Of Hackers and Hairdressers: Modularity and the Organizational Economics of Open-source Collaboration
AbstractBy employing modularity theory, we study the general phenomenon of open-source collaboration, which includes, e.g., collective invention and open science besides open-source software production. We focus on how open-source collaboration coordinates the division of labor. We find that open-source collaboration is an organizational form based on the exchange of effort rather than of products where suppliers of effort self-identify like suppliers of products in a market rather than accepting assignments like employees in a firm. Our finding suggests that actual open-source software (and other) projects are neither bazaars nor cathedrals, but hybrids manifesting both voluntary production and conscious planning.
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Bibliographic InfoPaper provided by University of Connecticut, Department of Economics in its series Working papers with number 2008-53.
Length: 40 pages
Date of creation: Apr 2008
Date of revision:
Publication status: Published in Industry and Innovation 15(2) 125-143 (April 2008) (Special Issue: Online Communities and Open Innovation) with minor revisions.
Note: Previous versions of this paper have benefited from the feedback received from Davide Consoli, Martin Michlmayr, audiences at DRUID June 18-20, 2006,Copenhagen and EURAM May 16-19 2007, Paris, seminar participants at Wits on April 25, 2007, and three referees of this journal.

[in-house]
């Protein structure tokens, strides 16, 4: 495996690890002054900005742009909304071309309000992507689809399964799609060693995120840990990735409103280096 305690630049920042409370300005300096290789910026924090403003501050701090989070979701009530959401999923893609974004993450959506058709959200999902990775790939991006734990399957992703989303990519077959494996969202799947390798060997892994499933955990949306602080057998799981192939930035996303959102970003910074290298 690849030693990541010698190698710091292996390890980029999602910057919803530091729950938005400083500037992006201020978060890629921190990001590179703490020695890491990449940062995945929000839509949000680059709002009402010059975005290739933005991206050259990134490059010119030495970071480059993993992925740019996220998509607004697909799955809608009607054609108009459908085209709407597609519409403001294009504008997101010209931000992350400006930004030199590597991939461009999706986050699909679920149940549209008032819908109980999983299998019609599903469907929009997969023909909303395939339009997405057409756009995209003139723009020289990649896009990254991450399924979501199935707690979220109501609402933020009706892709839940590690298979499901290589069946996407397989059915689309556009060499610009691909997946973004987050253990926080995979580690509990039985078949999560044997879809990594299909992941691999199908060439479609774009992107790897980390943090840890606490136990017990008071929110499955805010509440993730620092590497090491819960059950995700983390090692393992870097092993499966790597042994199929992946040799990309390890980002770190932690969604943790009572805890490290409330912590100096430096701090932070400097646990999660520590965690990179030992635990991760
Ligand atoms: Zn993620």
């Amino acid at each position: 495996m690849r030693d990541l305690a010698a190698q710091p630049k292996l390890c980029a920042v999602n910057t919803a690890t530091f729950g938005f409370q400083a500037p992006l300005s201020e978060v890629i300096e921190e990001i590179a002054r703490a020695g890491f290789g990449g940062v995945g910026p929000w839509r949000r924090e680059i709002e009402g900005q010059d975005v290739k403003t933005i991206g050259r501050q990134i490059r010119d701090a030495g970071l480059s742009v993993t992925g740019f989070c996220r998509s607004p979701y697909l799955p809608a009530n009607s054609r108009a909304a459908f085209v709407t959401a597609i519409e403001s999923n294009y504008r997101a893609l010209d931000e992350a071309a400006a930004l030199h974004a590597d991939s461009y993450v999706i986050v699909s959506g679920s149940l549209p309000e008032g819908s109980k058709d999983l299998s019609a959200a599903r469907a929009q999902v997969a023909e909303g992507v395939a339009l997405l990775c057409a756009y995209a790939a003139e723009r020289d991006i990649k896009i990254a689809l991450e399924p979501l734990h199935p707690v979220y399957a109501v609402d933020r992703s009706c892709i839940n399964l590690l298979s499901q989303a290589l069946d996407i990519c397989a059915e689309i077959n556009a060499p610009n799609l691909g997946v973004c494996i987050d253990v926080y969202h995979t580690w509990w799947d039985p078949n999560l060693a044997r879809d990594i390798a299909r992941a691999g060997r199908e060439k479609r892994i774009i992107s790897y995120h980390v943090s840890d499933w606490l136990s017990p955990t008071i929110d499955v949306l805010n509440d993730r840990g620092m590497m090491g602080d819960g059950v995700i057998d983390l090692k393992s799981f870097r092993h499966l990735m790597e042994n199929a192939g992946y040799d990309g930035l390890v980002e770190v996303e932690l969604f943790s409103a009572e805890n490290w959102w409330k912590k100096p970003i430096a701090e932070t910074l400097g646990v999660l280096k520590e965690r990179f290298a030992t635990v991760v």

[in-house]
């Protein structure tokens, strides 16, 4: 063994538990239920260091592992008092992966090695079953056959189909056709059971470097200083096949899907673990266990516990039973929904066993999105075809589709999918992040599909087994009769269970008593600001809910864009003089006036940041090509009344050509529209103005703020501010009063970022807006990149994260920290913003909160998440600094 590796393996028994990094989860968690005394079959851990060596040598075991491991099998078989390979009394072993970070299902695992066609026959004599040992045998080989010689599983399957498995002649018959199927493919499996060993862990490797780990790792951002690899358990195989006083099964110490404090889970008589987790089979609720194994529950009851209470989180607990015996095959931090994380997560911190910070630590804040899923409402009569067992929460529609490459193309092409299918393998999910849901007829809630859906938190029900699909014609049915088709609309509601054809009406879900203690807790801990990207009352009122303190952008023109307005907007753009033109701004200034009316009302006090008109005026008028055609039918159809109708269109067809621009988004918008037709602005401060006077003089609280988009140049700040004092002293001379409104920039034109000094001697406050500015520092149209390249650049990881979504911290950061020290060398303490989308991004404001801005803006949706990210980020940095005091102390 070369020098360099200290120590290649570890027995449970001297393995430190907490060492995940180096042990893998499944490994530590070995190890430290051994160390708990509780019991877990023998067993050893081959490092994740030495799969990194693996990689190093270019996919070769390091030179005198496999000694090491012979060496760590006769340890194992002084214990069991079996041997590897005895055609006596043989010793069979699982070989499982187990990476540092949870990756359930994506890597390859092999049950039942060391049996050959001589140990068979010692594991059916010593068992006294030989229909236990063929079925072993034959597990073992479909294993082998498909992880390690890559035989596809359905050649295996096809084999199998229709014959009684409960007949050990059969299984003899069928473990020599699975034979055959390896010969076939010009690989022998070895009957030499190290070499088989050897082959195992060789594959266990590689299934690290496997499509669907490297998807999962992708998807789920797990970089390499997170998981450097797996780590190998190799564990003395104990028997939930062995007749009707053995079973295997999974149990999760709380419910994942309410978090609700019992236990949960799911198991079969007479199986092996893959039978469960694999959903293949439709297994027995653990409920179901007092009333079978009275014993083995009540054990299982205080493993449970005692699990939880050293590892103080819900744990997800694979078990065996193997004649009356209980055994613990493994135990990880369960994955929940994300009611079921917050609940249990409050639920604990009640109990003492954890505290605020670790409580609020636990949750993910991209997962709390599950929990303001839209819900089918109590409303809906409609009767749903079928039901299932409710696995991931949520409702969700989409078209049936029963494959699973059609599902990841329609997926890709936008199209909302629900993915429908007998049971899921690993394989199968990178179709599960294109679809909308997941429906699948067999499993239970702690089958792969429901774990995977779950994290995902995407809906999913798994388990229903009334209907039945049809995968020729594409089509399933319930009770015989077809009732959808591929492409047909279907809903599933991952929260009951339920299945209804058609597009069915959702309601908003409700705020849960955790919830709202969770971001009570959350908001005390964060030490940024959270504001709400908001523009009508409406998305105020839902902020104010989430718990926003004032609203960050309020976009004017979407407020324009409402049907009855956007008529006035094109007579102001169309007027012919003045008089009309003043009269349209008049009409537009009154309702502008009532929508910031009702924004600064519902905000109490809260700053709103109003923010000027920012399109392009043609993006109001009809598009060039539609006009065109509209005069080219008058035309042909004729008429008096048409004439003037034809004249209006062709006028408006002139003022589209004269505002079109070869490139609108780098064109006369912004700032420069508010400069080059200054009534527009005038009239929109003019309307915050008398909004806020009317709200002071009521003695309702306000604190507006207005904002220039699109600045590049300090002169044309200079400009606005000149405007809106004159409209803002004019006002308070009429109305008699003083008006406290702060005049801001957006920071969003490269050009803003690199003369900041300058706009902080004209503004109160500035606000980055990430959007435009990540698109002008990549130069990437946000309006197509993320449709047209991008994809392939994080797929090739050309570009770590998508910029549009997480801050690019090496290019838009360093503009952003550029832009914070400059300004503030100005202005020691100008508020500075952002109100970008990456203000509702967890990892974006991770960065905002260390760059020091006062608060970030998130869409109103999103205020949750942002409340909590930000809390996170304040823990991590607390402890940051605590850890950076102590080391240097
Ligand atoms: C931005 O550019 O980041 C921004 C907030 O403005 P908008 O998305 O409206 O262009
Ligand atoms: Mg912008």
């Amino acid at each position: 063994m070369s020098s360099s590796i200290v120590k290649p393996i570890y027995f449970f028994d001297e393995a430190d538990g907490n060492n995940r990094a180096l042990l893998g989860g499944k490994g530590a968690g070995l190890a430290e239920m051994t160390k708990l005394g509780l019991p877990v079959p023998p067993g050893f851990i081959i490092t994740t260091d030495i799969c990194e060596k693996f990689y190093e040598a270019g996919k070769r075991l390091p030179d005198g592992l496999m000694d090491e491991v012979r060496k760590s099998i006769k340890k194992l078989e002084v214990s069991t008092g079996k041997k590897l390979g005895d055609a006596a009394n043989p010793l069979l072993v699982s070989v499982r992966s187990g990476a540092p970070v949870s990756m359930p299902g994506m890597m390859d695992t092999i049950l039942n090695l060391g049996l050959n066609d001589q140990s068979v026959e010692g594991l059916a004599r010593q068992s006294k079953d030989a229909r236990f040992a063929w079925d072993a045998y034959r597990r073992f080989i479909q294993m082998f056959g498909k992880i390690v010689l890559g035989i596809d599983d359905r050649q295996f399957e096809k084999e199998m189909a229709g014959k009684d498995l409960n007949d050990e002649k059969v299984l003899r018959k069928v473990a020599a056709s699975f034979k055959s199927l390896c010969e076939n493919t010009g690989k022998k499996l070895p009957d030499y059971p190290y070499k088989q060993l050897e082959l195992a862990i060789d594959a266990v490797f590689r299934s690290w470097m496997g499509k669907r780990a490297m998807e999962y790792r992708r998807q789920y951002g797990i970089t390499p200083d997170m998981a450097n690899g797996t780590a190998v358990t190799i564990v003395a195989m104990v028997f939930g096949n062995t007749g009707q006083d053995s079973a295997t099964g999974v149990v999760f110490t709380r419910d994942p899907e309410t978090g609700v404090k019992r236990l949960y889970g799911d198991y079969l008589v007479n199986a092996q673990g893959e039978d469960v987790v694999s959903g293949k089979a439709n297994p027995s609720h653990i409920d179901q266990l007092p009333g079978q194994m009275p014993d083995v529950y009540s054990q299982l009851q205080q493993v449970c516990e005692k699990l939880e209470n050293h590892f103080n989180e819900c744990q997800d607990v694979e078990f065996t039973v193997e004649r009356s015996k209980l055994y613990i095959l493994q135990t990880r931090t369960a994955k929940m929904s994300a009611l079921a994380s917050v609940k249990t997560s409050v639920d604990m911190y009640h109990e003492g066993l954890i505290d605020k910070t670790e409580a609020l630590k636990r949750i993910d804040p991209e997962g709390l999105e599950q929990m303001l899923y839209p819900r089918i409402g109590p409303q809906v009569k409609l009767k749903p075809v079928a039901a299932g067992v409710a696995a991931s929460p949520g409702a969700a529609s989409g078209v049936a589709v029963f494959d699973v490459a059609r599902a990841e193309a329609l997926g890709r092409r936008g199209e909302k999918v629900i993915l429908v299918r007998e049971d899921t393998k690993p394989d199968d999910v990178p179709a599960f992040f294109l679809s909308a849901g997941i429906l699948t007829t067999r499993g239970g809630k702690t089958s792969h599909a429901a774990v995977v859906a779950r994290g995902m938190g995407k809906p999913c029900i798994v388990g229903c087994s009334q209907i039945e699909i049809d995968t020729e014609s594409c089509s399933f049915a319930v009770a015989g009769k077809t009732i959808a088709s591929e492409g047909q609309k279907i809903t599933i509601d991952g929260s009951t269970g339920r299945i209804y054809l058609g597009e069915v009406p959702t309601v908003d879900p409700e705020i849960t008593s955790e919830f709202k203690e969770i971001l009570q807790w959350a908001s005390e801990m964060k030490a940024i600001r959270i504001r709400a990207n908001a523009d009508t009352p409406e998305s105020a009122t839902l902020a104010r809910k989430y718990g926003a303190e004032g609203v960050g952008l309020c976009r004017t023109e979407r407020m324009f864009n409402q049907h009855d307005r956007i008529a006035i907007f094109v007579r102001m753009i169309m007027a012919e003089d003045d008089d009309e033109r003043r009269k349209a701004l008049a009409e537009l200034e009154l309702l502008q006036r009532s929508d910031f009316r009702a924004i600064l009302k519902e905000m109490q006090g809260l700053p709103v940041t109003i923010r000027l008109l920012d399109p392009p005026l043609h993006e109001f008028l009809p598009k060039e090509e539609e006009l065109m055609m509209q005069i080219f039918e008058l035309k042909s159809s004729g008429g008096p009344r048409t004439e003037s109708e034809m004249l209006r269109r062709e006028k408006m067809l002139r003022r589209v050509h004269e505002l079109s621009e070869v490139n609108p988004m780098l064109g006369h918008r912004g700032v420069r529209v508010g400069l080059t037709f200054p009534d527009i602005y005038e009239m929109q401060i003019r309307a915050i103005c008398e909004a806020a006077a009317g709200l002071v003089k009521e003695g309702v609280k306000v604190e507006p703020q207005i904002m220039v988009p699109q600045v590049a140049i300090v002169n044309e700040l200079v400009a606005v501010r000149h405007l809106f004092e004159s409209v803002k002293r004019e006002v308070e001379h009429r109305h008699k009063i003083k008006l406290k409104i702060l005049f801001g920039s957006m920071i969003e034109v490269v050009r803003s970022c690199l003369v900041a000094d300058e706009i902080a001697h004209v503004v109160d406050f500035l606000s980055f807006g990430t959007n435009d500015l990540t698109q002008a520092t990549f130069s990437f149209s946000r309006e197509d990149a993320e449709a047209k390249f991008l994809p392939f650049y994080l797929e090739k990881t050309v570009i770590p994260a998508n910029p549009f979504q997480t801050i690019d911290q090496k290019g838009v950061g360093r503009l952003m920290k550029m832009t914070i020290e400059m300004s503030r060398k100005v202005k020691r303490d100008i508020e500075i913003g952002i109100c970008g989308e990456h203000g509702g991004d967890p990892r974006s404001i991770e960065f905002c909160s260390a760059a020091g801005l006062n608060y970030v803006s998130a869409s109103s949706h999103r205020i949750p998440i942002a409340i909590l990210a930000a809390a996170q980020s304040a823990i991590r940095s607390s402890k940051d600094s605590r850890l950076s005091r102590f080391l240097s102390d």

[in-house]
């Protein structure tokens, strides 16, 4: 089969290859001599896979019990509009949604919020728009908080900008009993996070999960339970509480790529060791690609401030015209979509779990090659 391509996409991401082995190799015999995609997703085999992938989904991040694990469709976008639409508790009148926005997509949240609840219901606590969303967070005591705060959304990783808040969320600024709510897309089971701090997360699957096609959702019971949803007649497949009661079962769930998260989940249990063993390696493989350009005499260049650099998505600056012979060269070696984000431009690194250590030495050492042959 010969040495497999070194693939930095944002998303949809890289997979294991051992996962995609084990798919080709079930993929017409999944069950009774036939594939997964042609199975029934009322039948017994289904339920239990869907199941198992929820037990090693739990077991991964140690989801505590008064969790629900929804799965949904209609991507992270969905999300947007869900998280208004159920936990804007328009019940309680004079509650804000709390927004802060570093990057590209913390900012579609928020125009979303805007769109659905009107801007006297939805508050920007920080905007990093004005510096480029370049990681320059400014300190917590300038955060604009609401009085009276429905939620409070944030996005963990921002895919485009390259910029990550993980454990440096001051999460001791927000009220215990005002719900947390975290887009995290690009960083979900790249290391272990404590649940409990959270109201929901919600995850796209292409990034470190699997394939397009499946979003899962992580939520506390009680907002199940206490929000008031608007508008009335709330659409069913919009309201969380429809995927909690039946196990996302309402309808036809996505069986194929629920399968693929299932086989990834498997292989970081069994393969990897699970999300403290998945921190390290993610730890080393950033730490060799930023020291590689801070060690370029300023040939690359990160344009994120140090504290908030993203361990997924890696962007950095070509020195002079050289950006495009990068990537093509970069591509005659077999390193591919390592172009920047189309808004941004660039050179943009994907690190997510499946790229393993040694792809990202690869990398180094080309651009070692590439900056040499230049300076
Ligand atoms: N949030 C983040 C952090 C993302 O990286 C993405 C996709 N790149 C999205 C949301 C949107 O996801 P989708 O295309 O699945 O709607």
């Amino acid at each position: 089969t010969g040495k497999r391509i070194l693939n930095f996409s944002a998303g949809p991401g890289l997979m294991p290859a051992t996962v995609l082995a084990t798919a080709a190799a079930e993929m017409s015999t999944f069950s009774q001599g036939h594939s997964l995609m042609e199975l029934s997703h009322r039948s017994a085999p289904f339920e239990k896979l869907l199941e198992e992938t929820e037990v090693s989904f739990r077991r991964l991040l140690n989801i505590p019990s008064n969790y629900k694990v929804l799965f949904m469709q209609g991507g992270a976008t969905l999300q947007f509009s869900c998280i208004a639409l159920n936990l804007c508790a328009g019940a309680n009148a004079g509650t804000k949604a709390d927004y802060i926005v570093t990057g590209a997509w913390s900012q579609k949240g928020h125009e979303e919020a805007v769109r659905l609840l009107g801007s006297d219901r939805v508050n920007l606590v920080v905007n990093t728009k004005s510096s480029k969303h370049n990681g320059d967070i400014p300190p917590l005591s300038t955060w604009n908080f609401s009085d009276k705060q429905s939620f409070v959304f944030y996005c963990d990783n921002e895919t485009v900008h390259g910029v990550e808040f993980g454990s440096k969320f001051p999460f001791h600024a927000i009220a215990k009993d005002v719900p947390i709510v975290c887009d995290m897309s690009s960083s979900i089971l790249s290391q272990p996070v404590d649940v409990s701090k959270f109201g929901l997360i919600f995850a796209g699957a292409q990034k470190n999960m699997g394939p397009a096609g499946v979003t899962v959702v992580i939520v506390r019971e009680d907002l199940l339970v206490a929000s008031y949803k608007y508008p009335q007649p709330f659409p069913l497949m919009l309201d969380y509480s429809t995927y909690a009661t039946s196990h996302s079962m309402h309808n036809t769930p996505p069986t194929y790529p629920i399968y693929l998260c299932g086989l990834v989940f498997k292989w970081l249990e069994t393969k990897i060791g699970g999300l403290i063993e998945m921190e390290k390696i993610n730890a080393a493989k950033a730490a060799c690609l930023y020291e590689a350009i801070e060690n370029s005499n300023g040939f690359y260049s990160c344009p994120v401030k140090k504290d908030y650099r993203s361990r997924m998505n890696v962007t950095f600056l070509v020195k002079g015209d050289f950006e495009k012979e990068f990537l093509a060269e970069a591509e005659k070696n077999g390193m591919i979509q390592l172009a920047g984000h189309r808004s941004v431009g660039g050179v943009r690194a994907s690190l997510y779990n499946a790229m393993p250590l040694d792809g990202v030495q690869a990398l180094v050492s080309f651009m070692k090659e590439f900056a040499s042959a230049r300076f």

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Innovation; Integrality; Intellectual Division of Labor; Modularity; Open Source Software; Theory of the Firm.;
Other versions of this item:
- Richard Langlois & Giampaolo Garzarelli, 2008. "Of Hackers and Hairdressers: Modularity and the Organizational Economics of Open-source Collaboration," Industry & Innovation, Taylor and Francis Journals, vol. 15(2), pages 125-143.
- D02 - Microeconomics - - General - - - Institutions: Design, Formation, and Operations
- D23 - Microeconomics - - Production and Organizations - - - Organizational Behavior; Transaction Costs; Property Rights
- L17 - Industrial Organization - - Market Structure, Firm Strategy, and Market Performance - - - Open Source Products and Markets
- L23 - Industrial Organization - - Firm Objectives, Organization, and Behavior - - - Organization of Production
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